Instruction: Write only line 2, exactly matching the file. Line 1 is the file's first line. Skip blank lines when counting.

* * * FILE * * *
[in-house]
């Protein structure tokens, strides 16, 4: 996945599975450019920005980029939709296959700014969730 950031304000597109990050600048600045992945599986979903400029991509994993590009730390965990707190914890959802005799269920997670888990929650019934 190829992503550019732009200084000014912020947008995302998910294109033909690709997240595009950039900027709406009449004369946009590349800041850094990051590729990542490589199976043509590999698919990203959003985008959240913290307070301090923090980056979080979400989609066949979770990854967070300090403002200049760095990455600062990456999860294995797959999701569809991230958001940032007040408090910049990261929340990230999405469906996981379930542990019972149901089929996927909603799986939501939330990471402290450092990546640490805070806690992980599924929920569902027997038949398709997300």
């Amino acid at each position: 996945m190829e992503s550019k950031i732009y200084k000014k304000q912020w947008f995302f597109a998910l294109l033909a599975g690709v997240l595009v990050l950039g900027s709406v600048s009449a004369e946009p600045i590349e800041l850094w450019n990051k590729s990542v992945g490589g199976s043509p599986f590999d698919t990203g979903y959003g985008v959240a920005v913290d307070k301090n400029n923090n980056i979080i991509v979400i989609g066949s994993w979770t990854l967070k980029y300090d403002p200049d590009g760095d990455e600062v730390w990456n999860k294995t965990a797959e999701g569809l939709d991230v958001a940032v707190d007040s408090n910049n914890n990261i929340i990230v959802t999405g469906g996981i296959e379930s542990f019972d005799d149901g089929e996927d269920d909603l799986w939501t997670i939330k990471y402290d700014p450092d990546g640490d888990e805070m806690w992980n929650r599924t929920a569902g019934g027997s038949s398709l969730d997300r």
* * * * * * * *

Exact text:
């Protein structure tokens, strides 16, 4: 996945599975450019920005980029939709296959700014969730 950031304000597109990050600048600045992945599986979903400029991509994993590009730390965990707190914890959802005799269920997670888990929650019934 190829992503550019732009200084000014912020947008995302998910294109033909690709997240595009950039900027709406009449004369946009590349800041850094990051590729990542490589199976043509590999698919990203959003985008959240913290307070301090923090980056979080979400989609066949979770990854967070300090403002200049760095990455600062990456999860294995797959999701569809991230958001940032007040408090910049990261929340990230999405469906996981379930542990019972149901089929996927909603799986939501939330990471402290450092990546640490805070806690992980599924929920569902027997038949398709997300």